Crime Prevention Month recognizes successful crime prevention efforts on the local, state, and national levels to generate interest and enthusiasm for prevention efforts to continue to grow even stronger and become more widespread.  The Anderson County Sheriff’s Department wishes to recognize those who have contributed to preventing crime in Anderson County. Sheriff’s deputies, along with other local, state, and federal law enforcement officers, work tirelessly each day to combat crime.  Investigators share information with other agencies on a daily basis and by working together are solving cases and making arrests. Crime analysis and mapping allows deputies to work smarter by showing where and when crimes are occurring and predicting areas where they may occur. 

One of the most successful crime prevention methods is the Neighborhood Watch program. Throughout the county there are some 30 Neighborhood Watch groups keeping

a close eye on their community. Neighbors watching out for neighbors has been a success and the department thanks those volunteers who have made a difference.  Neighborhood Watch is one of the oldest and most effective crime prevention programs in the country, bringing citizens together with law enforcement to deter crime and make communities safer.  Sponsored by the National Sheriff’s Association, Neighborhood Watch can trace its roots back to the days of colonial settlements, when night watchmen patrolled the streets. The modern version was developed in response to sheriffs and police chiefs who were looking for a crime prevention program that would involve citizens and address an increasing number of burglaries.  Launched in 1972, Neighborhood Watch counts on citizens to organize themselves and work with law enforcement to keep a trained eye and ear on their communities, while demonstrating their presence at all times of day and night. Neighborhood Watch works because it reduces opportunities for crime to occur; it doesn’t rely on altering or changing the criminal’s behavior or motivation.  Crime prevention efforts have paid off in Anderson County. By working together and with the help of the community, crime is down in the unincorporated areas of the county 45.45% since 2007. Property crimes such as burglary and theft are down 41.14%.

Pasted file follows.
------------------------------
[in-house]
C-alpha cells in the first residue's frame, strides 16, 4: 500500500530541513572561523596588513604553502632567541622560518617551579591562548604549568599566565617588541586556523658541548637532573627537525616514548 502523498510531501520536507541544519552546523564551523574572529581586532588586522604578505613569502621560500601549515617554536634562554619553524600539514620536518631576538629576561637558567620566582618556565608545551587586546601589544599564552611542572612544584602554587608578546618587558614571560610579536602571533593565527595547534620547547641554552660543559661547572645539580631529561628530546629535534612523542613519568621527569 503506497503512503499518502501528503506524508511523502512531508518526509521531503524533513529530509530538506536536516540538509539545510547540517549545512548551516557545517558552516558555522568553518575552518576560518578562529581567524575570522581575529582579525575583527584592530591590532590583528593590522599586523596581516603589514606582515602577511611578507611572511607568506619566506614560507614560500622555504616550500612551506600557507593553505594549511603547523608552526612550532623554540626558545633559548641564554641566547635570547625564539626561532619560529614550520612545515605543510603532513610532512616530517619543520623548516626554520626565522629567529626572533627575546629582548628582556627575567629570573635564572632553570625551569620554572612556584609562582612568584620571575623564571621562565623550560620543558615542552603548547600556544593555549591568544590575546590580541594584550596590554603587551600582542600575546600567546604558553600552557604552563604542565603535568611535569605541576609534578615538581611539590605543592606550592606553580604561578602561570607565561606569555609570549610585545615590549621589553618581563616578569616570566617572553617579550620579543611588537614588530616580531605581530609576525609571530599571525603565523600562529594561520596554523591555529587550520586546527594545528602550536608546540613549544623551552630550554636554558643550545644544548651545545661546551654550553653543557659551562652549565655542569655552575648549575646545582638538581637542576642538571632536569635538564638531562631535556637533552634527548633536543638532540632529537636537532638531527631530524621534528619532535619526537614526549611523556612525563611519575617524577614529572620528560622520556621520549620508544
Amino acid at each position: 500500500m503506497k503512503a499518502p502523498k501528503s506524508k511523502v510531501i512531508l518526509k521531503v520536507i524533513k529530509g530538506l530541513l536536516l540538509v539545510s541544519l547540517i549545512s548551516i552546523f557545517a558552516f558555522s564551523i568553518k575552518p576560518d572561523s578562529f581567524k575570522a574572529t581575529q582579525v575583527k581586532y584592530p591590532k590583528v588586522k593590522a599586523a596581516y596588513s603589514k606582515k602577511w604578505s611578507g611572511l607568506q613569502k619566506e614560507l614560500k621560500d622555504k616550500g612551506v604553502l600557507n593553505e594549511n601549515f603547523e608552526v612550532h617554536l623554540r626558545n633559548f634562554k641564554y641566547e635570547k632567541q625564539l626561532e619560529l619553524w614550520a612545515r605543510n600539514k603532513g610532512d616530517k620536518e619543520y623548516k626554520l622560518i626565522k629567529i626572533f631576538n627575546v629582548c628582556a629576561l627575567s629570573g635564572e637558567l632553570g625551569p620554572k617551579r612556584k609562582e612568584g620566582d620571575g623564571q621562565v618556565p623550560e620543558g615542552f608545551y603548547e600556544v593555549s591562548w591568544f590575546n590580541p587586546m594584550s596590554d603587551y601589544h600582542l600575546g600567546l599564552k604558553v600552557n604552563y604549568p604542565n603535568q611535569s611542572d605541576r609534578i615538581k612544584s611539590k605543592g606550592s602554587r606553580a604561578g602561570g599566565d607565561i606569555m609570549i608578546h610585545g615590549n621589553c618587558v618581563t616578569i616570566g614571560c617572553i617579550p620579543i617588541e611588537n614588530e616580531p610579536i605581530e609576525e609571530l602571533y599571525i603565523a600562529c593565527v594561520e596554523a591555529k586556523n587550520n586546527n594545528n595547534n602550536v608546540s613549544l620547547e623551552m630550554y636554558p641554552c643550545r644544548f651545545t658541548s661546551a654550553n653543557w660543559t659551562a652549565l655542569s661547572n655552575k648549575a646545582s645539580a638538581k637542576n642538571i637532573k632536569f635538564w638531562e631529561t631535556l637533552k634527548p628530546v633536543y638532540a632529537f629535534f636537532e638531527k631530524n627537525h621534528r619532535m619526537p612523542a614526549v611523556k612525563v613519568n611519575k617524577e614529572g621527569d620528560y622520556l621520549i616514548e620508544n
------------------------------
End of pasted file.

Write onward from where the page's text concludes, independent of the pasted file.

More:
The Anderson County Sheriff’s Department will be joining the Oak Ridge Police

Department for National Night Out on Saturday, October 11, from 3:00pm until 7:00pm, at A.K. Bissel Park in Oak Ridge. Crime Prevention Officer David Massengill will present information on crime prevention efforts and Neighborhood Watch in Anderson County.  For information about crime prevention or forming a Neighborhood Watch group in your community, please contact Deputy David Massengill 865-457-6255, extension 1150.  Visit the National Crime Prevention Council website: http://www.ncpc.org.